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Posted Dec. 15, 2011

Financial Abuse of Elderly Underreported, Study by Professor Shows

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Hafemeister

Professor Thomas Hafemeister is an associate professor at the Law School and an associate professor in the School of Medicine's Department of Psychiatry and Neurobehavioral Sciences.

Financial exploitation of the elderly is underreported, underinvestigated and underprosecuted and victims may be particularly vulnerable during the holidays, according to a leading expert on elder abuse at the University of Virginia School of Law.

"Because financial exploitation typically involves family members and is often driven by the financial need of the individual exploiting the victim, I would expect financial exploitation of elderly persons to increase significantly during the holiday season," said Thomas L. Hafemeister, an associate professor at the Law School and an associate professor of medical education in the School of Medicine's Department of Psychiatry and Neurobehavioral Sciences.

Contact: Brian McNeill

Hafemeister and Shelly Jackson, an assistant professor in the Department of Psychiatry and Neurobehavioral Sciences, are in the process of publishing a dozen related articles about their research on elder abuse.

They conducted a study in Virginia that examined the financial exploitation of elderly people living in a domestic setting compared to other forms of elder maltreatment, such as physical abuse, neglect, and a combination of financial exploitation and physical abuse or neglect.

They found that adult protective services caseworkers tend to view financial exploitation cases as more difficult to investigate than cases of physical abuse or neglect. And they found that caseworkers believe that police and prosecutors are less likely to pursue incidents of financial exploitation.

Elderly people who were victims of financial exploitation lost a sizable amount of money and assets, with average losses of $87,967, the researchers found.

While it is widely believed that primarily con artists target the elderly's finances, in most cases financial exploitation was actually committed by someone close to the victim, often a family member.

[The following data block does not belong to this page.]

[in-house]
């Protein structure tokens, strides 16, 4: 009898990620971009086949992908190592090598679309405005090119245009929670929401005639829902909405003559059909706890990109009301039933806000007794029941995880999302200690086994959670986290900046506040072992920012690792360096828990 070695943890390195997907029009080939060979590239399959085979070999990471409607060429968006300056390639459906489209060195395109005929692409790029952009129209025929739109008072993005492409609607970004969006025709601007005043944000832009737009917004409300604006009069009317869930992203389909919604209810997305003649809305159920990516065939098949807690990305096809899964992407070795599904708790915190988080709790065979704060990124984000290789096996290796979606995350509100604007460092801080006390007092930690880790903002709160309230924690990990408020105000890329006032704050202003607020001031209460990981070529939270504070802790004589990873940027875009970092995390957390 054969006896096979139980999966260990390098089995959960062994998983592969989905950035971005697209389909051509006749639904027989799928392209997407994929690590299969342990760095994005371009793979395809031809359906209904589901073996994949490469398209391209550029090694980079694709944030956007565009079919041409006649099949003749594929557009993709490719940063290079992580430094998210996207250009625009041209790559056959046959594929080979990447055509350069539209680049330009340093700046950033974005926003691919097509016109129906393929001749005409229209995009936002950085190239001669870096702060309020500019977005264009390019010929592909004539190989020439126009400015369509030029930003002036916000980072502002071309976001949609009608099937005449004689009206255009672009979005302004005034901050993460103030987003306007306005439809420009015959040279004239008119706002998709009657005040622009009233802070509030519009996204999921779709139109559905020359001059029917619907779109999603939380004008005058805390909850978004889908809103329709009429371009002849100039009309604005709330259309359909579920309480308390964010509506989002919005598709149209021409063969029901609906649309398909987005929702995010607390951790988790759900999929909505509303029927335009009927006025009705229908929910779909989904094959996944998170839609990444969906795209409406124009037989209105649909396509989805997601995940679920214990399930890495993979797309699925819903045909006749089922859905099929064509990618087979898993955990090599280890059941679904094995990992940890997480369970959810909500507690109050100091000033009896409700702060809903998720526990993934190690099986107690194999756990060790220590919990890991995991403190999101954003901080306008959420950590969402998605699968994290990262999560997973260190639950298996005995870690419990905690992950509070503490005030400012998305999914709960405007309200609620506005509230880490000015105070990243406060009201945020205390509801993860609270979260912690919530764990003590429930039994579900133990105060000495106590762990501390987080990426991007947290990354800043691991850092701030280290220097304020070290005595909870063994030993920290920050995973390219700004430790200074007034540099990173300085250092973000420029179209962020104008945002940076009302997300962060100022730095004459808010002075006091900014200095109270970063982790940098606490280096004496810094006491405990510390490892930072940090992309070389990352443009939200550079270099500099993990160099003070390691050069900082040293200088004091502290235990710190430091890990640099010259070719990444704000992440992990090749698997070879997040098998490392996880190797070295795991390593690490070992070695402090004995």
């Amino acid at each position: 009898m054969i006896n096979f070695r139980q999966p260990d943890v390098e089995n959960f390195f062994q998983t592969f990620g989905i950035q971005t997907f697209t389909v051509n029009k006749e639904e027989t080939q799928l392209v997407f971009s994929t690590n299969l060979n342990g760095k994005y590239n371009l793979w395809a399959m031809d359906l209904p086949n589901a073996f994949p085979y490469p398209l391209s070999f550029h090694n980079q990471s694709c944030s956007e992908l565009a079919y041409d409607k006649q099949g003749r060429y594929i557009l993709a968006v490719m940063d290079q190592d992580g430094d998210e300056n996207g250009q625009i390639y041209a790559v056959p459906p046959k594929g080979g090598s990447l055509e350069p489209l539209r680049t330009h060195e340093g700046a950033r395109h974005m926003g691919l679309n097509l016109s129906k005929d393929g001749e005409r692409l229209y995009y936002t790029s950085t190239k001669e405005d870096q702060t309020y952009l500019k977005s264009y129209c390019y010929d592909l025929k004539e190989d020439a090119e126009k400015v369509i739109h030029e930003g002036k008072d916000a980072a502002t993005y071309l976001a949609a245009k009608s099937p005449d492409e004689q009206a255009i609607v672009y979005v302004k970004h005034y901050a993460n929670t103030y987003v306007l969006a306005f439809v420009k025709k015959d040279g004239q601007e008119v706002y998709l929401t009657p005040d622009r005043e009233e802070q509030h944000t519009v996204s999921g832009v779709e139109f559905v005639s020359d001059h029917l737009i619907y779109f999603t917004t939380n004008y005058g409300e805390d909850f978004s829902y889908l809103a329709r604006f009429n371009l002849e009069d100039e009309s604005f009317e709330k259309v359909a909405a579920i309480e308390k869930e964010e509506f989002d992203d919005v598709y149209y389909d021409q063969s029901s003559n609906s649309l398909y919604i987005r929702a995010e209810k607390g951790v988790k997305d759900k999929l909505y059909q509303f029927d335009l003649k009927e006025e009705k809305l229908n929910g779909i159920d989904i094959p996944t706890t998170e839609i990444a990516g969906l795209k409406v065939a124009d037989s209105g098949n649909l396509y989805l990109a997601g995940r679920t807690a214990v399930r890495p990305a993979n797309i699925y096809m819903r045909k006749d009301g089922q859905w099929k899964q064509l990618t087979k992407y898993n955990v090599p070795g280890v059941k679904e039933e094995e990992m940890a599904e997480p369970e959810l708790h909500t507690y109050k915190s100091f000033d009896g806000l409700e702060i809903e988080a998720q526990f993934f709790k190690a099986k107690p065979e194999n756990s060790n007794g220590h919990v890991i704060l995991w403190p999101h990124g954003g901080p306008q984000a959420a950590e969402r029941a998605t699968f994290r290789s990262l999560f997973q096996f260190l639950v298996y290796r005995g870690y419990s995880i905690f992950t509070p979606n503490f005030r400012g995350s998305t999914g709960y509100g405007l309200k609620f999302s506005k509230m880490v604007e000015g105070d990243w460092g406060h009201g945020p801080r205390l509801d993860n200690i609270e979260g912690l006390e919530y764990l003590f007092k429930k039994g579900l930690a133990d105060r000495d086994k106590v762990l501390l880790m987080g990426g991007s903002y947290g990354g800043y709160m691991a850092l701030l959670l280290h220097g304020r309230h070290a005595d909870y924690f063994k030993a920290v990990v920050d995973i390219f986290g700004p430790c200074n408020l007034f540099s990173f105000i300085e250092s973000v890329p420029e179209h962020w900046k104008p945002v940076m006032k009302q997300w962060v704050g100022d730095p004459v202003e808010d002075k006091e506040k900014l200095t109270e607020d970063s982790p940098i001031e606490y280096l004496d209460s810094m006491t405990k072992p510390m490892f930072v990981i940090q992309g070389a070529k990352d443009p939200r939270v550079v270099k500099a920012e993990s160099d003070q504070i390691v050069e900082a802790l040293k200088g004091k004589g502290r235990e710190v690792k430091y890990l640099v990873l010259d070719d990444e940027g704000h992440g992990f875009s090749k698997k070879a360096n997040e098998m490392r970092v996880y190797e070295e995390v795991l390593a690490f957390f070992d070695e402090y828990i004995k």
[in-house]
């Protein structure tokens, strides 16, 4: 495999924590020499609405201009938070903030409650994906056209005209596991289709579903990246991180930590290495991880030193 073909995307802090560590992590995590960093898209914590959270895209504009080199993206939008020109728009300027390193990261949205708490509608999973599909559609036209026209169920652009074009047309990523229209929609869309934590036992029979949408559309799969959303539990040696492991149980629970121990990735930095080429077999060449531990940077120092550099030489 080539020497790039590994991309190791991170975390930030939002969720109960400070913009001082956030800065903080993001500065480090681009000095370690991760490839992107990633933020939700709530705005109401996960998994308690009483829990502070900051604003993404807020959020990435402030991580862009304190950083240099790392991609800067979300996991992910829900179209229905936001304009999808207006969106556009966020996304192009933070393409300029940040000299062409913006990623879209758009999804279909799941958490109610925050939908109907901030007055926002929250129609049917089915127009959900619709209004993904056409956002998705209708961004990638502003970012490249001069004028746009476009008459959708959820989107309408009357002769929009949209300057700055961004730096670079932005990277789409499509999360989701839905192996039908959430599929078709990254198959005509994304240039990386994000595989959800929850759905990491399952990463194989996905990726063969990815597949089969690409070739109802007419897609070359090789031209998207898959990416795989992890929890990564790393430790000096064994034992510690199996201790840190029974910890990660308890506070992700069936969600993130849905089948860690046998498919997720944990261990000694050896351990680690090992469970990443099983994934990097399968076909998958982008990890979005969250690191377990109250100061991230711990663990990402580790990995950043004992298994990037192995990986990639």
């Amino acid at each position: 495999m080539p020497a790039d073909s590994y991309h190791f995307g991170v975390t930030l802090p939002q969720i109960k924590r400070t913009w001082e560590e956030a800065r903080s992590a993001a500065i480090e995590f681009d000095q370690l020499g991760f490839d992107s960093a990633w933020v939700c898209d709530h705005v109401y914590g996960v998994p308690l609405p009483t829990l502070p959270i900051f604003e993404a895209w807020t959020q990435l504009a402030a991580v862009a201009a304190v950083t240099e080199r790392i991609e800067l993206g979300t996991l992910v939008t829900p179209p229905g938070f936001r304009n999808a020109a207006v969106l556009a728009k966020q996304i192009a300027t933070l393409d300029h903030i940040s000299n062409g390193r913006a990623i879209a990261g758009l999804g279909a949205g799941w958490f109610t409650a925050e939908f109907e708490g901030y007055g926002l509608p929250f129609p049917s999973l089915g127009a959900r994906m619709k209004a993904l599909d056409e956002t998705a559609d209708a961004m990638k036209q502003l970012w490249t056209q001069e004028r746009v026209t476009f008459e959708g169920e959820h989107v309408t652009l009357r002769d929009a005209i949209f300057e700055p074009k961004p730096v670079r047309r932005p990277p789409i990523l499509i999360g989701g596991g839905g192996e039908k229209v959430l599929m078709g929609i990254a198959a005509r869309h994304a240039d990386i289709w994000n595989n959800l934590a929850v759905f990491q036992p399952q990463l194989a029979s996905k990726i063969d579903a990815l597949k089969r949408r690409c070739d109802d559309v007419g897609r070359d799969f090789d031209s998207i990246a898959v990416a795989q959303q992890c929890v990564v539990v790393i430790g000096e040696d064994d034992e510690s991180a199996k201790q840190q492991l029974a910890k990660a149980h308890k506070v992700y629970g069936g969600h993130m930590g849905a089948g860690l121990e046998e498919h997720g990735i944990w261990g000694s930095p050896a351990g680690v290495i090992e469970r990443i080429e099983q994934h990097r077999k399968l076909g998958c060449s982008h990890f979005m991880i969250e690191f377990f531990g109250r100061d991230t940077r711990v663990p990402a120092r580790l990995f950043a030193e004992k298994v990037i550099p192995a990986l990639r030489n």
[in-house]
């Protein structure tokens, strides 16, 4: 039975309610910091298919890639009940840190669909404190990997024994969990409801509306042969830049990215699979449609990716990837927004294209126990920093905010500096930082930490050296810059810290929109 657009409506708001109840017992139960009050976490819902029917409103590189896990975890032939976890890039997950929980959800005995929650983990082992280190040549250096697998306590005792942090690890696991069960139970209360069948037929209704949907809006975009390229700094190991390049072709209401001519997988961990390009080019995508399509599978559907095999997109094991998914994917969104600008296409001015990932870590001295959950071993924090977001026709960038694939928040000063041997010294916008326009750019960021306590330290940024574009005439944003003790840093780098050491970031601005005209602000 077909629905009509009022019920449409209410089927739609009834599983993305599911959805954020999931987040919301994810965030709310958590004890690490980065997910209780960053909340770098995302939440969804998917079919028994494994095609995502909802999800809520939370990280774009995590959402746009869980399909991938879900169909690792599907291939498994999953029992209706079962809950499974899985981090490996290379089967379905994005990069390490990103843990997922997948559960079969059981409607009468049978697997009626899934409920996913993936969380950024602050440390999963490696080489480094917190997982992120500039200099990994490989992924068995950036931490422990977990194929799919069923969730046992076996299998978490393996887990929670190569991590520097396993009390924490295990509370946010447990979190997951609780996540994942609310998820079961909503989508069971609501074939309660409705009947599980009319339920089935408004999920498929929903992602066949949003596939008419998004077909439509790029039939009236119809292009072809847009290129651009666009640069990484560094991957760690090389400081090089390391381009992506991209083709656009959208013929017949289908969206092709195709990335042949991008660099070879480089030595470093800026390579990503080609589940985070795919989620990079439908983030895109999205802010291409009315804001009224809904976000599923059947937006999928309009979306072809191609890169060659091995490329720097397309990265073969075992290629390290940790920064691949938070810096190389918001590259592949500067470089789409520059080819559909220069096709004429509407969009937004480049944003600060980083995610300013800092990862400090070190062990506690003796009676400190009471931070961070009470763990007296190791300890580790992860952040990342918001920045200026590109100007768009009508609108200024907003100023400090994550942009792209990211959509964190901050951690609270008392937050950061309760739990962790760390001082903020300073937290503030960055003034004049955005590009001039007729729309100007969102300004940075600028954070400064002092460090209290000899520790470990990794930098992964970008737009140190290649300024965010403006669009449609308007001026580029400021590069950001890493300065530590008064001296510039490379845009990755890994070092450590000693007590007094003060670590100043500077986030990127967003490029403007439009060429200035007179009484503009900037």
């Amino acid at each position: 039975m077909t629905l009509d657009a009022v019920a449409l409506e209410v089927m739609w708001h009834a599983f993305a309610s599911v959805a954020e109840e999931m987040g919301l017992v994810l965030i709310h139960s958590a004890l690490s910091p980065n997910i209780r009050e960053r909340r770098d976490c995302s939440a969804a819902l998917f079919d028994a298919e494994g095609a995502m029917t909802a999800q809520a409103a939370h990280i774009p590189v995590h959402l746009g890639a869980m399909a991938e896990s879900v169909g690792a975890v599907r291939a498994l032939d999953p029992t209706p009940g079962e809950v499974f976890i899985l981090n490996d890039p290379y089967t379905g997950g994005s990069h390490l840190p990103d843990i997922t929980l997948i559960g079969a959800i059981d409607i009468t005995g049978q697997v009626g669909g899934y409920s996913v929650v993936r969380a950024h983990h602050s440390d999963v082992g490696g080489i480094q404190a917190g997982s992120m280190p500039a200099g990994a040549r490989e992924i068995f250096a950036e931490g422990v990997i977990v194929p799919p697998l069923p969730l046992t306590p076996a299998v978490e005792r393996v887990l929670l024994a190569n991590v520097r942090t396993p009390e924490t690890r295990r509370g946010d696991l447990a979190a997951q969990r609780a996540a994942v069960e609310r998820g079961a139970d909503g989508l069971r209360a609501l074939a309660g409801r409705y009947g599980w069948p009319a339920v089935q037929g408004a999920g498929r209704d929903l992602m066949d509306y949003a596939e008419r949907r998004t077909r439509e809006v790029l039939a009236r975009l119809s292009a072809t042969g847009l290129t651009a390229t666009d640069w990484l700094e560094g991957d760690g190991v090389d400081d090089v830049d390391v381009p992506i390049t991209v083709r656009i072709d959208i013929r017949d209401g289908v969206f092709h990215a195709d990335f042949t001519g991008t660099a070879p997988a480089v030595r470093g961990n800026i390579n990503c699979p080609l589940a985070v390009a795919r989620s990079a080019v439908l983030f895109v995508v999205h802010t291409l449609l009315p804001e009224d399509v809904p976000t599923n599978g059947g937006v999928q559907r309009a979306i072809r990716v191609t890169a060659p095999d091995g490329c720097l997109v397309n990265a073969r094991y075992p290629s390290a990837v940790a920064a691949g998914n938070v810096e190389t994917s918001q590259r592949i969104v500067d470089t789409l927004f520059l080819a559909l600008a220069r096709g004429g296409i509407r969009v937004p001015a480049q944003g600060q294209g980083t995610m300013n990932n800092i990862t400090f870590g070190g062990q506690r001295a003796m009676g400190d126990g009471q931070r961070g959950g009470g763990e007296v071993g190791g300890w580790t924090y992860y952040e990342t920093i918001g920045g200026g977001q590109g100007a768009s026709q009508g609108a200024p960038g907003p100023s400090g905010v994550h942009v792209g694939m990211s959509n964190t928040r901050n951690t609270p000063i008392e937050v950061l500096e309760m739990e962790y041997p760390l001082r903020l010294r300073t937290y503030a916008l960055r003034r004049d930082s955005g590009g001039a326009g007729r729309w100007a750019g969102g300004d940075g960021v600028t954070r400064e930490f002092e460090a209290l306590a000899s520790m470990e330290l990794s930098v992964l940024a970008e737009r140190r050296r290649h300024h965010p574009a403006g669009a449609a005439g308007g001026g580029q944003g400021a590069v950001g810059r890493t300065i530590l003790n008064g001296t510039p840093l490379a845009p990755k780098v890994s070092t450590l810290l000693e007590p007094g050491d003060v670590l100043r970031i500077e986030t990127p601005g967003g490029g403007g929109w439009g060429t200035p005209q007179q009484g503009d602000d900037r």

"There's a mistaken assumption that the people who exploit elderly individuals are strangers, are predators; that there is this cadre of individuals out there in the community, roaming around and looking for victims," Hafemeister said. "Well, that's not the way this typically works. Sure, there are some individuals who will move from victim to victim, but that's relatively infrequent. Generally, it's someone very well known to the individual."

Financial exploitation of the elderly can be devastating, Hafemeister said, partly because the lost funds are often essential in helping the senior citizen to maintain independence, and partly because the perpetrators are so often someone the victim trusted and relied upon.

The prevalence of elder abuse — including financial exploitation — is uncertain, according to the U.S. Administration on Aging's National Center on Elder Abuse. According to the best available estimates, roughly 700,000 to 3.5 million older Americans are abused, neglected or exploited each year, the agency reports. And research suggests that as few as one in six cases of elder abuse come to the attention of authorities.

As a result of financial exploitation and abuse, senior citizens across the U.S. lose a minimum of $2.6 billion per year, according to a Metlife Mature Market Institute report in 2009.

By all accounts, the problem is expected to grow worse in the years ahead as the baby boom generation reaches age 65. By 2030, older Americans are projected to make up 20 percent of the nation's population, or roughly double what it was in 2007, according to the U.S. Administration on Aging.

To minimize the chances of becoming a victim of financial exploitation, Hafemeister advises senior citizens to avoid becoming too dependent on a single person, no matter how much they trust that person.

It also helps, Hafemeister said, to have multiple people staying in contact with the elderly person and watching out for warning signs, such as worrisome changes in the senior citizen's behavior, an overreliance on a single person, or a pushing away of family members and others with whom the senior citizen had previously been close.

"Having multiple sets of eyes involved can provide oversight, as well as some checks and balances, to discourage exploitation, and if it occurs, to catch it at a relatively early stage," he said. "Similarly, friends and relatives would be well advised to stay as actively involved in an elderly person's life as possible so that warning signals of financial exploitation can be readily detected and remedial steps taken to minimize losses."

Hafemeister said he is skeptical that new laws specifically targeting financial abuse of the elderly will have a significant impact on the problem. Rather, he said, better training of caseworkers, police and prosecutors might be more effective.

In larger cities, he noted, prosecutors have established special units devoted to investigating and pursuing allegations of elder abuse, particularly financial exploitation.

"Either those prosecutors have special training to aid them in examining financial transactions involving elderly persons or they have available to them experts in this field. And that seems to make a big difference," he said. "For smaller communities, however, it can be difficult to find the resources to set up this sort of special unit. Such communities may instead turn to regional training programs and a pooling of resources."